I owned this mixer and bake lots of bread, including whole grain and tough doughs like bagels. I had high hopes for it, but KA replaced it THREE times under warranty before I finally gave up and threw in the towel. It worked very well for less strenuous mixing. I made great eggnog with it. But if it's bread that you are going to use if for on a regular basis, I cannot recommend this mixer. I replaced it with a Bosch Universal after reading what a lot of smart people on this website and elsewhere had to say. (I also spent a ridiculous amount of time watching short online mixer demos, and those are probably useless, so don't waste your time.) I find the Bosch bowl shape awkward, but it clearly handles dough more easily than the KA. That's my two cents! Good luck.

Ellen

 

Nickisafoodie's picture
Nickisafoodie

suggest you use the search box above, you will find hundreds of postings on KA and most are negative.  they dont make them like they used to, and the dough climbs the hook.  Please do the research.   If you got it for a steal and used it for cakes and mashed potatoes, go for it.  I you really only want it for bread, there are better choices that will come up when you search KA...

hanseata's picture
hanseata

It must really be a big difference between the old KA mixers made by Hobart and the new, pretty but rather flimsy ones made by Whirlpool.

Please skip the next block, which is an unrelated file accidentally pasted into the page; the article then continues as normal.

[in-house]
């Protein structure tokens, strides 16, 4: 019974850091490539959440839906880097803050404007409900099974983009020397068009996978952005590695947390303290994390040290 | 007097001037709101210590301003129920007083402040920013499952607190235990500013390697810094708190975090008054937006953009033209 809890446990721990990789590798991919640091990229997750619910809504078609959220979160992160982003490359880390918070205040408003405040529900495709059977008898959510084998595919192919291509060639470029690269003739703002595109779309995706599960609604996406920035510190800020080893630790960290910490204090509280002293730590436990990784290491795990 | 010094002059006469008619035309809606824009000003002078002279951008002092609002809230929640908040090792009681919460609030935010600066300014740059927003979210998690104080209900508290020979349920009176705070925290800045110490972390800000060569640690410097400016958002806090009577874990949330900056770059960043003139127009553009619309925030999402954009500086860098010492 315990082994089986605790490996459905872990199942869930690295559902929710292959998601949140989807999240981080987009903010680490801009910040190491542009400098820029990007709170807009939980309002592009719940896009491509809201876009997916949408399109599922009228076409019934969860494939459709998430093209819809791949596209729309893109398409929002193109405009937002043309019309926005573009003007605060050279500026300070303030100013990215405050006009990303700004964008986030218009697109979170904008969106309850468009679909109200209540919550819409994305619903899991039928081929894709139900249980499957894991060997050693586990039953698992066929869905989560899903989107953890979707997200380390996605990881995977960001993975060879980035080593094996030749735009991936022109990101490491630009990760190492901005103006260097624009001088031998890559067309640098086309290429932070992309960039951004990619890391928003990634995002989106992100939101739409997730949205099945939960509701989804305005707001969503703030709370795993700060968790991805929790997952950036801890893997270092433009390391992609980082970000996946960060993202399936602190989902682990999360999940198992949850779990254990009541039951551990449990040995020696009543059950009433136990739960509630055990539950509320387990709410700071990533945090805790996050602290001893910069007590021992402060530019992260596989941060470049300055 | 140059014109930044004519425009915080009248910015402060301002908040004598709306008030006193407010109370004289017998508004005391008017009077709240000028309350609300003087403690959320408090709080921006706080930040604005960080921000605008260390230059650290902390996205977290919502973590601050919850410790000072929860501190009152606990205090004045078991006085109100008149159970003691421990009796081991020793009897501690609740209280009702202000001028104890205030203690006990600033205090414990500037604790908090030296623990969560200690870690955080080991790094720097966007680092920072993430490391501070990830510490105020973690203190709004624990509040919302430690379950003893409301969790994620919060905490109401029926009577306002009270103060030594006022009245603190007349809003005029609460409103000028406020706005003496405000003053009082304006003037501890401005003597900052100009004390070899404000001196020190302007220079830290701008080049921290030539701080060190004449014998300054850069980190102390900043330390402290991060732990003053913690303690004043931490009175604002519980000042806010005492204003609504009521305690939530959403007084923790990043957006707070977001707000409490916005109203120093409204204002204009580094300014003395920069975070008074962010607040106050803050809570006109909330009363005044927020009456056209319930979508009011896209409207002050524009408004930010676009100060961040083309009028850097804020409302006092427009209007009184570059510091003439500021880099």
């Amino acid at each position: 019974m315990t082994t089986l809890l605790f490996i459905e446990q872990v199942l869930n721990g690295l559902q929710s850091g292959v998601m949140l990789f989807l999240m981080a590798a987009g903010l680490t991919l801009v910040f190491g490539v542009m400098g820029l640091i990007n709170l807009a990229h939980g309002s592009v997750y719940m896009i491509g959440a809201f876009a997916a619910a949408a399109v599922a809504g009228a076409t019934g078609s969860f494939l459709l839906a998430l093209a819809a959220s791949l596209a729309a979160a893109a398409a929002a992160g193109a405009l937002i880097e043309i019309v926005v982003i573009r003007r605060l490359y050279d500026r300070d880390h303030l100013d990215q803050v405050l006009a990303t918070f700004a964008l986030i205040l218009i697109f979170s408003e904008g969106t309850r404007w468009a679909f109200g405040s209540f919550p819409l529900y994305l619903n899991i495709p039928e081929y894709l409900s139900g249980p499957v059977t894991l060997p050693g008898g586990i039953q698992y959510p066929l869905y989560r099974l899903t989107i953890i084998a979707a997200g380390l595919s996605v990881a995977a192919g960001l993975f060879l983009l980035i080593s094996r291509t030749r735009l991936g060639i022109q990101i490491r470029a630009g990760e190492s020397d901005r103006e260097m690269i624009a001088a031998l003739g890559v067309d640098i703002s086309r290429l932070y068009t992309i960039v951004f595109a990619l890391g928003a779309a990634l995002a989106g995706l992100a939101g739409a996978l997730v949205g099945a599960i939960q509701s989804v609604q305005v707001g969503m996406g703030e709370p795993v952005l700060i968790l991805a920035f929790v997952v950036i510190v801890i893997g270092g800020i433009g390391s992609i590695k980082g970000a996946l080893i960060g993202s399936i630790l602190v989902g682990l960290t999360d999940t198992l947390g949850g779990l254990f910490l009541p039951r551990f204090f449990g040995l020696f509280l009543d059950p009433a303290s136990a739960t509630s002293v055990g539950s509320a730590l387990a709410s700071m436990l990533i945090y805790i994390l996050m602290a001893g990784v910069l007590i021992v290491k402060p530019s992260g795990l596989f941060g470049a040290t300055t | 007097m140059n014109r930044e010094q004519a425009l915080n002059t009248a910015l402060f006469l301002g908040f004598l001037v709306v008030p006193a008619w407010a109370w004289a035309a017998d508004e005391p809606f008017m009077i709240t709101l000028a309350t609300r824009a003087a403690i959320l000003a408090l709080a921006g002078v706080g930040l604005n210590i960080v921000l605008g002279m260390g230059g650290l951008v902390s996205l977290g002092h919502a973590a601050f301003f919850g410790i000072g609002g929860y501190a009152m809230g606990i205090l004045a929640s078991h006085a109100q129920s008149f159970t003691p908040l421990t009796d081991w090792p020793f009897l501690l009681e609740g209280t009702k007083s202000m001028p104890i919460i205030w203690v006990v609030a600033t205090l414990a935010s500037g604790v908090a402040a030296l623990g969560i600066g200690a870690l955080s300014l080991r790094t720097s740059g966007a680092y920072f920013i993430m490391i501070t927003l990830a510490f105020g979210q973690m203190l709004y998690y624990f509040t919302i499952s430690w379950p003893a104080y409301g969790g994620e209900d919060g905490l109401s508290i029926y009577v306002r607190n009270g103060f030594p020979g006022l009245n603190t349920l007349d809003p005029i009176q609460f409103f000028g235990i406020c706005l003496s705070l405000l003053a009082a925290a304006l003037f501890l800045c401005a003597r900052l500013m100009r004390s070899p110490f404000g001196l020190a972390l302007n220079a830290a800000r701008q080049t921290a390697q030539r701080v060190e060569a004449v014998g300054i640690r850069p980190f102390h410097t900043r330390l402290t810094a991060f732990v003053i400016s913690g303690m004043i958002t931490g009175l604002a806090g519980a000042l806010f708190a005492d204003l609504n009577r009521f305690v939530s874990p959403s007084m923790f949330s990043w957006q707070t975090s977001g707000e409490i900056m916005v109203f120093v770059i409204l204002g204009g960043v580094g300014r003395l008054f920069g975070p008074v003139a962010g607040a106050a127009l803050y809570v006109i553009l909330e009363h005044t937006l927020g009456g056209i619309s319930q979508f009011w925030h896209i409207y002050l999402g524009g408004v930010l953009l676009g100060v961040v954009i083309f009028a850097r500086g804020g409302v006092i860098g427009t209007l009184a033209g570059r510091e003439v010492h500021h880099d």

I bought the KA-600 Pro, and it is not at all usable for bread making! The bowl starts wobbling and the divet jumps out of the holder even with a fairly soft dough, unless you hold it manually down. I'm very disappointed, so I bought a SideSwipe spatula mix blade to be at least able to use it for pastry doughs.

That was definitely the last KA Mixer that ever got into my kitchen, I wasn't too happy with the Artisan, either.

Karin

subfuscpersona's picture
subfuscpersona

A big thank you to all who replied! Based on feedback - especially from those who have actual experience with this model or the Pro 600 - I've decided not to buy.

Such a shame that Whirlpool could not keep up the quality of the Hobart made KAs. I'll stick with my Hobart-made model K5A mixer. It just takes a licking and keeps on ticking. It will mix my dough ingredients and start the kneading - I've always favored finishing the kneading the dough by hand anyway. I use the slap-n-fold and stretch-n-fold techniques a lot and I learned about both on this forum from wonderful members like you.

I'm fortunate to have purchased both the Hobart-made grain mill attachment and the Hobart-made meat grinder for the K5A, both of which I've used for many years with this machine. Those 2 attachments can really stress the mixer and I've never had a problem with them or the mixer.